The effort, called X Architecture, is designed to give Netfinity systems some extra muscle as IBM vies for a larger piece of the increasingly important Intel/Windows NT server market, a company spokesman said.
IBM also is working with Windows NT maker Microsoft on a technology called OnForever that let users "hot swap" not just hard disk drives but also fans, power supplies, memory, and even processors. Hot swapping is a fail-safe scheme which allows defective components to be replaced while the computer is still running. Traditionally, server computers have to be shut down for repairs, which can wreak havoc on company-wide information systems.
Another X Architecture addition to the Netfinity line is "clustering," the spreading of computing tasks across several computer "nodes" to make systems more expandable and better protected from failures.
"I think it's the right thing to do," said John Oltsik, an analyst with with Forrester Research. "Intel-based servers will run [high-end corporate] enterprise mission-critical applications over time."
But while X Architecture could make Netfinity more successful, that success could come at the expense of IBM's in-house line of AS/400 servers, he said.
If the market wants to move sophisticated tasks to Windows NT machines, "then IBM is willing to follow that trend, even if it means stepping on AS/400 along the way," said Oltsik. "That's a healthy attitude for IBM. If they don't, they lose both the AS/400 and the NT business," Oltsik said.
IBM's Netfinity sales have grown, but not as fast as its competitors' comparable offerings, Oltsik noted.
Boston-based Aberdeen Group agreed, saying in a recent paper that IBM's lack of attention to its Netfinity line was a "strategic misstep that has caused Netfinity to cede market share to Hewlett-Packard, Compaq, and Dell."
IBM's Michael Liebow acknowledges that the company "kneecapped" the Netfinity servers to protect its mid-range server line--the AS/400 machines. But IBM "woke up and is throwing everything" at the Intel server platform now, he said.
Other X Architecture offerings in the works include eight-processor systems based on Intel's forthcoming 64-bit chips, special connections to high-end IBM S/390 servers, a "light path" system that automatically directs troubleshooters to faulty equipment with a chain of lights, and the MoST (Mobile Service Terminal) Connect system of diagnosing an ailing machine by plugging a diagnostic computer into a special port.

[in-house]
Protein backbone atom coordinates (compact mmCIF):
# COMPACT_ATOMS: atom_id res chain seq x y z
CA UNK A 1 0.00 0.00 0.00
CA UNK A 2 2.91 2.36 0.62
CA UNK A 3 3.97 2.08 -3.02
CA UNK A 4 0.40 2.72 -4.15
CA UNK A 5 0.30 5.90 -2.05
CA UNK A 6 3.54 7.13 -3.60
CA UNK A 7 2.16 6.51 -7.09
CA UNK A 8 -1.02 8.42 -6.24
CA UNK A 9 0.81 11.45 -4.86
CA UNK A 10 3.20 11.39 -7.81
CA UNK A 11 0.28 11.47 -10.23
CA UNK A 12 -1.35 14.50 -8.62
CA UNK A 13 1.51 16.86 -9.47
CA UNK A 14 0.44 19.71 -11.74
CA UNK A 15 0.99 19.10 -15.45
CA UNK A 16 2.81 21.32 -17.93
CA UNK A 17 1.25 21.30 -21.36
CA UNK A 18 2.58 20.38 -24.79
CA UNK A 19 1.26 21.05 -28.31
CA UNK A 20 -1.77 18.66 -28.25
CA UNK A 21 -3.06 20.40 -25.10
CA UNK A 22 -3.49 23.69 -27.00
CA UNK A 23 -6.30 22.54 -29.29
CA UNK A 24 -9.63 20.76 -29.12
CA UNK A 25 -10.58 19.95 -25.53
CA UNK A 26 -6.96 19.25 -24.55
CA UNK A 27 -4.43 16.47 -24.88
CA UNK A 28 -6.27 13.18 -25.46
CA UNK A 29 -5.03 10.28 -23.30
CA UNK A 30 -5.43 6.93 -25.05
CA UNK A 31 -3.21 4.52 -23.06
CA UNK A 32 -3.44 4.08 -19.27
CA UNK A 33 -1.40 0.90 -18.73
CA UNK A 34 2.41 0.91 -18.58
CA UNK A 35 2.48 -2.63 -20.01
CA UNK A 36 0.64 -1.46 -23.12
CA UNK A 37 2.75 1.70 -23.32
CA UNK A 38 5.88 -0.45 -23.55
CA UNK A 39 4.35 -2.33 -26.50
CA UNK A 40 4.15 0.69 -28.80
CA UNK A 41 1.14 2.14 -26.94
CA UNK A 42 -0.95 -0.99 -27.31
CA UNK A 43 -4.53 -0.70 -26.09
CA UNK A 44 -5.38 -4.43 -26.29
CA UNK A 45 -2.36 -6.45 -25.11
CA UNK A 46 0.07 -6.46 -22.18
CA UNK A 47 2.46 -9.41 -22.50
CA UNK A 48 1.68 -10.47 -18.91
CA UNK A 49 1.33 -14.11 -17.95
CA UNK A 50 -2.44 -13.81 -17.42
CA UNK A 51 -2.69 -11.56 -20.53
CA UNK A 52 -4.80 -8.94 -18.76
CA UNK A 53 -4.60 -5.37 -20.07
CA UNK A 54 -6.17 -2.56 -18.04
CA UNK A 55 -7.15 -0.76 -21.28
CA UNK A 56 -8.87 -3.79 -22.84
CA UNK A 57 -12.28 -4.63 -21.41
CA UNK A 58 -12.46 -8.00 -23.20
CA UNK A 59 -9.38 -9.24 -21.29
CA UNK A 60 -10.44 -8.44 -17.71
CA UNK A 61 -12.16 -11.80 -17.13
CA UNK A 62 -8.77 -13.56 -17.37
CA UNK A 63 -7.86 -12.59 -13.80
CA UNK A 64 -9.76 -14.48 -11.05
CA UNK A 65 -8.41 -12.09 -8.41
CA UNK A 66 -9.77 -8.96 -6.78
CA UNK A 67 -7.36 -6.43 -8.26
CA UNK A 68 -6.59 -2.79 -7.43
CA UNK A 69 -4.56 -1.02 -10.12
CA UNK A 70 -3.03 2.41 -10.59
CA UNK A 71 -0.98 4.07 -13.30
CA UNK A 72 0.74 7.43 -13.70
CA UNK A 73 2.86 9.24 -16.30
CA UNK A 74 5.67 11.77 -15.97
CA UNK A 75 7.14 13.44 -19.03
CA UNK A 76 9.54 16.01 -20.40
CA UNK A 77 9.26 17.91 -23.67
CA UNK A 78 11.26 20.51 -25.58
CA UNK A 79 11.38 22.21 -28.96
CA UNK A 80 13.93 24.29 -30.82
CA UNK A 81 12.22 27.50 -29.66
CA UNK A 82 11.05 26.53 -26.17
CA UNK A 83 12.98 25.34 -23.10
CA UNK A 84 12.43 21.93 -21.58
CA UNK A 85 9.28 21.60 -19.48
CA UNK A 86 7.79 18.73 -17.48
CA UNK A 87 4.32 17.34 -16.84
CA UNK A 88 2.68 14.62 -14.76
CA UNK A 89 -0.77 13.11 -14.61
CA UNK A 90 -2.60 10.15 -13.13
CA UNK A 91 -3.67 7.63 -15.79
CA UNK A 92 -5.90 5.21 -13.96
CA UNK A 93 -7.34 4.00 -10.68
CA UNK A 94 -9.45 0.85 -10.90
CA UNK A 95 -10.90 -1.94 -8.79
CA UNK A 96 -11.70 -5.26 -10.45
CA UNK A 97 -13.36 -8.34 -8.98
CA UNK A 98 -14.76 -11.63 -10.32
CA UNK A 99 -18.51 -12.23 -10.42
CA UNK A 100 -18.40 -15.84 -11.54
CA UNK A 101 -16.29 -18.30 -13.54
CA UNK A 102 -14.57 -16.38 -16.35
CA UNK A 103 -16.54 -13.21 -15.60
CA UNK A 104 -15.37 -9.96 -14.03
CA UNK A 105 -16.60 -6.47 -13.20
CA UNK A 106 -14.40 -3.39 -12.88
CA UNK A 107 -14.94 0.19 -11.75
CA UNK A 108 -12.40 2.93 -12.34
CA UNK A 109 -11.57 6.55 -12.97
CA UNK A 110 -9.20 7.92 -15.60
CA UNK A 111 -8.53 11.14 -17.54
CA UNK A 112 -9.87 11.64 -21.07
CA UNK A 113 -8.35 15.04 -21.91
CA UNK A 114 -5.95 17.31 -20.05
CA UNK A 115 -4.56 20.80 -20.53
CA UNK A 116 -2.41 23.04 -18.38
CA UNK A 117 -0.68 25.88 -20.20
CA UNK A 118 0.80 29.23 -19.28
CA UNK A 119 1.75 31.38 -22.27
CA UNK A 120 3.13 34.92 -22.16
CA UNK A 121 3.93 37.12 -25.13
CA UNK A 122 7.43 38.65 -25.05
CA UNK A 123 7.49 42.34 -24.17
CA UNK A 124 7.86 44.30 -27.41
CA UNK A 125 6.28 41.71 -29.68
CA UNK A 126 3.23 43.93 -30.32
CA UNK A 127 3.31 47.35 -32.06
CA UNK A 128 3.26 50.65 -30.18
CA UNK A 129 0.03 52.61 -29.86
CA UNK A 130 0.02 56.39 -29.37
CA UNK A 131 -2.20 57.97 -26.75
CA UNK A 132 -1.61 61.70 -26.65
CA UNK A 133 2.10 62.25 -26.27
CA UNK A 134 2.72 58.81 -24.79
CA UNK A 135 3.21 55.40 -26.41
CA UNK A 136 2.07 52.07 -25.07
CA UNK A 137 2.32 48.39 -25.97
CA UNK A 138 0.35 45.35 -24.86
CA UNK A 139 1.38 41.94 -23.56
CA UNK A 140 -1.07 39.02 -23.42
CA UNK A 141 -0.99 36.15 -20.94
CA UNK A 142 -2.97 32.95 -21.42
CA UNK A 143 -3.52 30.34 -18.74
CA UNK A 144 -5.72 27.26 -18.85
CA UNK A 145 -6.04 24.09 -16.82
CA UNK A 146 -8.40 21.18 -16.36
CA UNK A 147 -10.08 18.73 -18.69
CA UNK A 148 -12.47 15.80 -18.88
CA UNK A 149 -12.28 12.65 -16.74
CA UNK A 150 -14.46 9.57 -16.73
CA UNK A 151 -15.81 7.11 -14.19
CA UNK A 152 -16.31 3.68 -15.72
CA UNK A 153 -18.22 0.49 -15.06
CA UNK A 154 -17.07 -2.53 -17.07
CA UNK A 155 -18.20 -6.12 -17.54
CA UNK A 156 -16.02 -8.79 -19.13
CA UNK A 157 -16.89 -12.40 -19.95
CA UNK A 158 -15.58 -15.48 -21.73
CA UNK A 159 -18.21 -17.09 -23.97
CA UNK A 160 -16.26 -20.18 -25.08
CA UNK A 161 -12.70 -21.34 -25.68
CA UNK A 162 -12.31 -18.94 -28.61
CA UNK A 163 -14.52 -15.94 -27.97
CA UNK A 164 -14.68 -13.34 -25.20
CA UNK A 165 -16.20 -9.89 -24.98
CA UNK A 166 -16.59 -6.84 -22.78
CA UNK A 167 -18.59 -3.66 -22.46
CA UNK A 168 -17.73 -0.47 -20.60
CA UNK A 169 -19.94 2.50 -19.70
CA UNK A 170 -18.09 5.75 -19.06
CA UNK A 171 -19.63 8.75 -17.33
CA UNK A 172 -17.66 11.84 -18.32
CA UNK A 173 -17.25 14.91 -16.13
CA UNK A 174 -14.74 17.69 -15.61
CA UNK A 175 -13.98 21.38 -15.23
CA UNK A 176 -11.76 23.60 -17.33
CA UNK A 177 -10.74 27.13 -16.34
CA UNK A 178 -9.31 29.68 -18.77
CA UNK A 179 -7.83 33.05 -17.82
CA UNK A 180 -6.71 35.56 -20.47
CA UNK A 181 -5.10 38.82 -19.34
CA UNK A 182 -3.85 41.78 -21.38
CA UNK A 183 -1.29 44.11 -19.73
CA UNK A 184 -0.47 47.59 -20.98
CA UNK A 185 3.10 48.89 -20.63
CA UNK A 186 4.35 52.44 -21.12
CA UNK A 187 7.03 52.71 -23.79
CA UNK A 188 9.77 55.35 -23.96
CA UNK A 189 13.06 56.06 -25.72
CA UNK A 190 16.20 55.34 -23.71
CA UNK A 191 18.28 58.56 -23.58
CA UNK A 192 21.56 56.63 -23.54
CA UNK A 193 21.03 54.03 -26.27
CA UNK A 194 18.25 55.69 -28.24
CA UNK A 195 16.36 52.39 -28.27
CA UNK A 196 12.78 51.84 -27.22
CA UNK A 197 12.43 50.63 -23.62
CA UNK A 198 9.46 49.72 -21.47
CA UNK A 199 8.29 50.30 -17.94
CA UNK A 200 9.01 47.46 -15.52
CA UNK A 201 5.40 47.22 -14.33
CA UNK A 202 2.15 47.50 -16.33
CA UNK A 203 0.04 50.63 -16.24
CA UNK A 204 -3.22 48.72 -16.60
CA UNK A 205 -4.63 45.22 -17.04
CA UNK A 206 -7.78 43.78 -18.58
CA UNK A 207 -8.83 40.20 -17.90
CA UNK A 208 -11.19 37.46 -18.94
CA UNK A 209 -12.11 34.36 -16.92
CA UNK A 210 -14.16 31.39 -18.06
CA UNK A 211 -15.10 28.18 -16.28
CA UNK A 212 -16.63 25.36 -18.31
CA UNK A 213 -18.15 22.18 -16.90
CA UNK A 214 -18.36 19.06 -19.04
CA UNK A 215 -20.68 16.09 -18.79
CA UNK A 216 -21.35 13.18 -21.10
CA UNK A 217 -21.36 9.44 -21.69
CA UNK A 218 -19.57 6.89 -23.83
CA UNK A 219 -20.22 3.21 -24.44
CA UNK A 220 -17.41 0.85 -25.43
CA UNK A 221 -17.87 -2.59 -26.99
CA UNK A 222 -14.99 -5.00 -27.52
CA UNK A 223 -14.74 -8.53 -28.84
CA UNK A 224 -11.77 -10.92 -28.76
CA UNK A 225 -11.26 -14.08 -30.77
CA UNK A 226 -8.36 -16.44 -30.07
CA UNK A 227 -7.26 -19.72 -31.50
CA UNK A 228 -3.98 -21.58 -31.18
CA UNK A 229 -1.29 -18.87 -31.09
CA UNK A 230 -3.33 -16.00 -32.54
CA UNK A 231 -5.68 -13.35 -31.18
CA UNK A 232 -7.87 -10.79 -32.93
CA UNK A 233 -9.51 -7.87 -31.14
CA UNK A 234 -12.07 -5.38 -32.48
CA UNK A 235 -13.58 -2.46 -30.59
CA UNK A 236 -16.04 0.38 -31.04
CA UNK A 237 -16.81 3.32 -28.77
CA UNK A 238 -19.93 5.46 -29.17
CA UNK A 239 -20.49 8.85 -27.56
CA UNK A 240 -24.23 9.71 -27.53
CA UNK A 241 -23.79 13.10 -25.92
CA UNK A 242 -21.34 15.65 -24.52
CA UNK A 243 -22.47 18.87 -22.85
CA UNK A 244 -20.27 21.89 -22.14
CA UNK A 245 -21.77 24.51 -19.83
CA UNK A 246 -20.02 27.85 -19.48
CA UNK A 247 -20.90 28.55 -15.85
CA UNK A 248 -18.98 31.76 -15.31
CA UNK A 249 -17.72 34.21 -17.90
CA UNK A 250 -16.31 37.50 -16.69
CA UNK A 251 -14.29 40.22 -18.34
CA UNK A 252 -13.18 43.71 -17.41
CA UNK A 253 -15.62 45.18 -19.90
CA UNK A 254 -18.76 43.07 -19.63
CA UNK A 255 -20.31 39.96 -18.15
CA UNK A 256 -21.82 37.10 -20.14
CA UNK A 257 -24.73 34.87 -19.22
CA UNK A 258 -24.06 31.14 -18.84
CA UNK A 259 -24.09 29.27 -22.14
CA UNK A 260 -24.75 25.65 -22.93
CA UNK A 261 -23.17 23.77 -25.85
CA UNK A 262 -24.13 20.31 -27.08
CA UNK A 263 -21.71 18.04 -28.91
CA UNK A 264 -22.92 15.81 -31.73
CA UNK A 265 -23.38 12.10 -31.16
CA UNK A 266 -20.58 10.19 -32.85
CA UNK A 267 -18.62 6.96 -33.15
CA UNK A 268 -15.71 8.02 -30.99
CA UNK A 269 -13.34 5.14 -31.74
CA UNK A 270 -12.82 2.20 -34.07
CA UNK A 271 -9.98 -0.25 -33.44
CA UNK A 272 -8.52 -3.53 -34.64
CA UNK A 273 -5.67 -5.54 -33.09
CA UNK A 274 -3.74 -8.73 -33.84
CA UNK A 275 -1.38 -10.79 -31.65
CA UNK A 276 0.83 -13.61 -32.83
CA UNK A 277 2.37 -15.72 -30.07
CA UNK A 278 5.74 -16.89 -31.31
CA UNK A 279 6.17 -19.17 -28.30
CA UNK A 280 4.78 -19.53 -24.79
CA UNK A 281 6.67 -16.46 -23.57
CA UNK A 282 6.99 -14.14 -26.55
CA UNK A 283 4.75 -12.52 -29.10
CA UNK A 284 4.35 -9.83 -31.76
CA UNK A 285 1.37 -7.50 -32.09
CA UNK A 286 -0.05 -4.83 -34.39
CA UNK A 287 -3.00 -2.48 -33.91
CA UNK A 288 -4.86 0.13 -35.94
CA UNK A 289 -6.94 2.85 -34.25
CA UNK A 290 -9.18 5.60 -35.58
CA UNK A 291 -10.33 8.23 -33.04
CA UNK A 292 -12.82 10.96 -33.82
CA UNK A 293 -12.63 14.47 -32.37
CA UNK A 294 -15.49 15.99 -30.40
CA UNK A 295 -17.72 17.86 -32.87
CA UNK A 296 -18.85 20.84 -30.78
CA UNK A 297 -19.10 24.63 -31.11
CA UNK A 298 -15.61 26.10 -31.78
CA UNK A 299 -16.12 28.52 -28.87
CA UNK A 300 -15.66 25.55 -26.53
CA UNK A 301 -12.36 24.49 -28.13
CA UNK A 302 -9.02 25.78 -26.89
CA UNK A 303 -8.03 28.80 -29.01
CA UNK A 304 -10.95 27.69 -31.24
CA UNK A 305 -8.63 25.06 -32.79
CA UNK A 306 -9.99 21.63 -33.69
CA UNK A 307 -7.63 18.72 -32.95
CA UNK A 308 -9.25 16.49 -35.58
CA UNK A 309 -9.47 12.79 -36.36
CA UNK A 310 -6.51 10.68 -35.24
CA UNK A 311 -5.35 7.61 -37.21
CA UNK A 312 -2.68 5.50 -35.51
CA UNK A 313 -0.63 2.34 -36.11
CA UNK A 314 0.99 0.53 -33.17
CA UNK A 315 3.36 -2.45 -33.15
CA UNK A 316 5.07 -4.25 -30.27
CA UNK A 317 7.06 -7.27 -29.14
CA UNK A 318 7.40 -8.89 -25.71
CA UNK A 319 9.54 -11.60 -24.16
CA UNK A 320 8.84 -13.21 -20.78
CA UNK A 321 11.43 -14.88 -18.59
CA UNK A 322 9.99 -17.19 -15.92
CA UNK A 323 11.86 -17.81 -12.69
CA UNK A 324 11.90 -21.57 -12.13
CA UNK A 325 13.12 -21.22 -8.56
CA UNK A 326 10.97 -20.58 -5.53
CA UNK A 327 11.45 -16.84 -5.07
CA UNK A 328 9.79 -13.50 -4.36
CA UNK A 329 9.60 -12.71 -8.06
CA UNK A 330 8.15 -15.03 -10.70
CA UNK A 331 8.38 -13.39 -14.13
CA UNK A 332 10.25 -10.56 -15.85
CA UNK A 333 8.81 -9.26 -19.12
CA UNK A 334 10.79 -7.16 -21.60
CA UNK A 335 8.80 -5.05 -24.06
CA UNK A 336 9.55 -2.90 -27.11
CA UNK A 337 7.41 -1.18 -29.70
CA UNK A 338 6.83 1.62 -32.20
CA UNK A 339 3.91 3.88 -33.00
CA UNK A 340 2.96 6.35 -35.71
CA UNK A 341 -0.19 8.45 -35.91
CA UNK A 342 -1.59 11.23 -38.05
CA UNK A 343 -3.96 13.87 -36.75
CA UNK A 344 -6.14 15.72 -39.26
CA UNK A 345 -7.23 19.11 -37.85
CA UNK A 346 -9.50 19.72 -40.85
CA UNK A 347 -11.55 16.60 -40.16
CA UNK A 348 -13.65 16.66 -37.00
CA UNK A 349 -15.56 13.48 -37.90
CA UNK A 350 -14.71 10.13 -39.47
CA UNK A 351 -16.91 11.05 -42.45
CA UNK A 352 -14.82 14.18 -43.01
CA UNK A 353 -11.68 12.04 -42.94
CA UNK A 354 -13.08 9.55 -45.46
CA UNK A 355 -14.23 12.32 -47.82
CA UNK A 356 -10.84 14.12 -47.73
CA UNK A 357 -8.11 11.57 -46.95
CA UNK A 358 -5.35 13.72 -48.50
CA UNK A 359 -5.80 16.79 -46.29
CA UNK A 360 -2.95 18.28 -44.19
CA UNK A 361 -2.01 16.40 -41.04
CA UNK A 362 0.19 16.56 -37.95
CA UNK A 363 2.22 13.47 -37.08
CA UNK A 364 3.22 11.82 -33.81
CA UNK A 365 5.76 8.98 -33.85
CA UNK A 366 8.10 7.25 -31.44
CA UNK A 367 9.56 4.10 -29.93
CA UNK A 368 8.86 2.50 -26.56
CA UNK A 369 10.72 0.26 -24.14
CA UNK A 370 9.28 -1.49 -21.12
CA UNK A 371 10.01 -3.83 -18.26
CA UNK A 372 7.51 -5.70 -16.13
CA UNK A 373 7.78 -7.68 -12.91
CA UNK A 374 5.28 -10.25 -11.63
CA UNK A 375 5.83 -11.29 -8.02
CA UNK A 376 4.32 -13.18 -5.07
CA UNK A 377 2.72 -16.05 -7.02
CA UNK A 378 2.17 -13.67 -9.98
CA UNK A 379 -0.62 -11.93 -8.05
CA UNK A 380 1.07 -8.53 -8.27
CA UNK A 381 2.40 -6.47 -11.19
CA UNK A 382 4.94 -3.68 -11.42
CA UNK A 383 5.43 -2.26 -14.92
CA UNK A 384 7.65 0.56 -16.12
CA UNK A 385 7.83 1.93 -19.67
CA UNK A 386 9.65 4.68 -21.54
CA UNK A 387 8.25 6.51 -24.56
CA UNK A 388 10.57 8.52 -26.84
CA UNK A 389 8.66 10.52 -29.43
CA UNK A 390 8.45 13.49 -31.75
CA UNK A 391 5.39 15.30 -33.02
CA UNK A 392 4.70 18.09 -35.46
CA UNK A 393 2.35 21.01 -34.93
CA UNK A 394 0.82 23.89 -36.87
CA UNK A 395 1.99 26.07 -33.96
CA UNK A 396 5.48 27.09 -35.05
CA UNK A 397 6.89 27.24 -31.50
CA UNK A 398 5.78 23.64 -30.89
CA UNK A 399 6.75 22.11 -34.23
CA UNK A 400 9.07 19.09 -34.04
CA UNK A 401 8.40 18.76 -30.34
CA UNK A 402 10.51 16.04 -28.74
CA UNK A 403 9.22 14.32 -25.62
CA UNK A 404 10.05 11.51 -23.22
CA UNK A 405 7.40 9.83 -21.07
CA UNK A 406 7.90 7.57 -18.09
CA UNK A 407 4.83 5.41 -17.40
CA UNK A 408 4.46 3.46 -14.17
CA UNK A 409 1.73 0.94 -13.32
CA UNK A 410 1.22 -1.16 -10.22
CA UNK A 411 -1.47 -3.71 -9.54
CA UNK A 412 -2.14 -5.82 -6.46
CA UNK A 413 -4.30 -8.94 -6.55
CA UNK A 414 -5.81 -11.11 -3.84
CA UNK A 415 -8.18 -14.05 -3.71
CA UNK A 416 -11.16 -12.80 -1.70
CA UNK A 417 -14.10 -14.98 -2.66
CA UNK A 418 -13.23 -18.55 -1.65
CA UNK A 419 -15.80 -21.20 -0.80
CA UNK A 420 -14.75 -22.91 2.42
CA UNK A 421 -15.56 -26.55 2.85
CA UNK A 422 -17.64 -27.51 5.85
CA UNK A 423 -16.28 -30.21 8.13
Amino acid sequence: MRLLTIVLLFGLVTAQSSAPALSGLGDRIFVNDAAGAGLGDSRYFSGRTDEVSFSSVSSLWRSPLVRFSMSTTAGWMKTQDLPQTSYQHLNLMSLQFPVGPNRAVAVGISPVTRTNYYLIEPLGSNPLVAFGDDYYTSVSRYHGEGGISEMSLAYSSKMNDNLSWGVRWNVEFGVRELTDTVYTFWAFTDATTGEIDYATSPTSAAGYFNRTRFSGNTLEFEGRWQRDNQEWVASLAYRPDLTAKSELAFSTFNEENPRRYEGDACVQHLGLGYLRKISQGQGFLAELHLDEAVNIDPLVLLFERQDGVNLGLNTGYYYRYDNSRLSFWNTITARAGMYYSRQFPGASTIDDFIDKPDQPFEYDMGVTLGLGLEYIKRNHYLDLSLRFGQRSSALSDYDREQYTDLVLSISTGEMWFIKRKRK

However, Oltsik noted, IBM's migration of top-end server technology to relatively low-end Netfinity servers is nothing new for the industry. "I don't think IBM is doing anything that Compaq and HP haven't thought of many times," he said. "Compaq and HP both have extensive enterprise technologies and skills they're looking to bring downstream as well."
Compaq, for example, is working with its Tandem division and Microsoft to make NT systems more fault-tolerant. Compaq also is working on clustering technology, he added.
Oltsik also believes that the X Architecture could be getting ahead of the software because Windows NT isn't robust enough to benefit. "For the most part, NT is not running mission-critical applications in large companies. That's where Unix and the mainframe own the environment," he said.
But when the next version of Windows NT arrives and more companies put critical functions on Intel/NT systems, IBM's X Architecture could pay off.
The new technology, whether from IBM, Compaq, or HP, is good for users, he declared. "Ultimately, users get commodity boxes with enterprise features," Oltsik said.
Intel is an investor in CNET: The Computer Network.